BIDEN: I didn't take it personally at all. I really, honest to God, didn't, compared to what happens in politics, this is -- that was a piece of cake. And it wasn't so disparaging is that I -- I was the enemy. It wasn't that I -- I wasn't the clown. I was the guy who, in fact, was their problem, they thought. I'm not their problem. I agree with the policy the president put in place. But it was clear -- I was asked to and I did on my own survey, I think, six four star generals, including present and former, every single one said he had to go.
So we did -- we made -- the president made the right decision. He changed the personalities, but not the policy. He put the strongest guy in the U.S. military and a counter-insurgency policy in place.
So I think it was -- it was the absolutely necessary thing to do. The president didn't take it personally. I didn't. I met with McChrystal. The president met with McChrystal. He was -- he was really apologetic. He knew they had gone way beyond. But we also knew that if a sergeant did that, if a lieutenant did that, I mean no one could stay.
TAPPER: Why do you think they thought of you as the enemy, because you had been in favor of...
BIDEN: Well, because...
TAPPER: -- the counter-terrorism instead of the counter-insurgency?
BIDEN: -- they -- because I had been someone who -- who offered a plan that was different in degree. But, you know, again, I -- I -- someday I'll be able to lay out exactly what the plan I offered was. It would be inappropriate to do that because it was so close to what -- what, in fact, the plan ended up being that there was virtually no difference. But I got characterized because I was really very challenging to some of the assertions made.
If you notice, what we have is a counter-insurgency plan along the spine of the country, where the population is. It's not a nationwide counter-insurgency plan. We're not engaged in nation-building, which the original discussion was about. We have a rec -- we -- we have a date where we're going to go look and see whether it's working. And we have a timetable in which to transition.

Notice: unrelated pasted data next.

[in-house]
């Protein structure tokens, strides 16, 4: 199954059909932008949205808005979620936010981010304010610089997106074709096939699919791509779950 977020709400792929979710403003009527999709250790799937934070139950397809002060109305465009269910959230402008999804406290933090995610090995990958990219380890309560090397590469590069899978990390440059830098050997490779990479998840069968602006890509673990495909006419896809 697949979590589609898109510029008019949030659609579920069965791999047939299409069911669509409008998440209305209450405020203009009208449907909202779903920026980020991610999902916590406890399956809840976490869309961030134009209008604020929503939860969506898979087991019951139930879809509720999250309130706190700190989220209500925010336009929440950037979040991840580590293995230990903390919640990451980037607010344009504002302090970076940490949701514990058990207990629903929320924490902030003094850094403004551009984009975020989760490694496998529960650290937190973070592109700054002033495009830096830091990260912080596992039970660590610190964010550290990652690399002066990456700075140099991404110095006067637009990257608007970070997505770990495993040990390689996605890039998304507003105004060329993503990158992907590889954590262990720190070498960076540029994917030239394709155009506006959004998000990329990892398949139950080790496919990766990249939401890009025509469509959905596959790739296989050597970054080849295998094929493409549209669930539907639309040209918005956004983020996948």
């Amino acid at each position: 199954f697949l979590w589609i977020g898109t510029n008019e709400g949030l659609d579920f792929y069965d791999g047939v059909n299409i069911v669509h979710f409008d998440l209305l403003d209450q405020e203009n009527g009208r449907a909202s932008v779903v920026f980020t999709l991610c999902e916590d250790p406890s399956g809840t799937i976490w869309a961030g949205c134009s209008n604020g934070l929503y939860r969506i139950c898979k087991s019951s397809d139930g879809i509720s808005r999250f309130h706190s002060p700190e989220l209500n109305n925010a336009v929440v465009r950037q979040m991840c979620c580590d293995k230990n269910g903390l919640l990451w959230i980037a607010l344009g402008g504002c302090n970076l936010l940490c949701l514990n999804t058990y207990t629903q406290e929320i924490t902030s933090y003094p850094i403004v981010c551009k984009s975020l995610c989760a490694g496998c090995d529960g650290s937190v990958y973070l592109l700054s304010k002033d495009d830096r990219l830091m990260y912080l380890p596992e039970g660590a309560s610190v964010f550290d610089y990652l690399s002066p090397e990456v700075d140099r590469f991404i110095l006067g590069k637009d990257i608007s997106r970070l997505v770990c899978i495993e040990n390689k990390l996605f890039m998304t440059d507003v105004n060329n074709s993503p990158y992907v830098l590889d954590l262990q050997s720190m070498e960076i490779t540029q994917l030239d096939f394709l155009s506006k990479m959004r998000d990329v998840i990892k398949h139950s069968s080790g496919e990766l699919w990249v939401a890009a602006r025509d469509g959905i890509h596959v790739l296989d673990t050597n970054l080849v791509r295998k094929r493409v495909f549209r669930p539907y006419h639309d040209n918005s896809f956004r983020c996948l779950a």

All of those things were things I was supporting. All those things were -- so. And to -- to conclude, when -- when General Petraeus was picked the day in the office -- it was the day we were supposed to go downstairs into The Situation Room, they call it, to discuss the overall policy. Everyone was there. I pulled him aside and I said, David, there is no daylight between your position and mine.
And he said, I know that. Will you tell people that?
TAPPER: Let's switch over now to Iraq.
TAPPER: This is your first news interview since returning from Iraq.
TAPPER: There's a -- there's a tremendous stale mat -- stalemate there.
TAPPER: Since the March elections, I believe the parliament there has only met for 20 minutes. And just this week in Washington, the Iraqi foreign minister, Zebari, pleaded for more U.S. engagement. He said: "We believe that there's a role for more engagement to help, to encourage, to facilitate, not to pick and choose the next government or the next leader, but really to play a greater role in the process."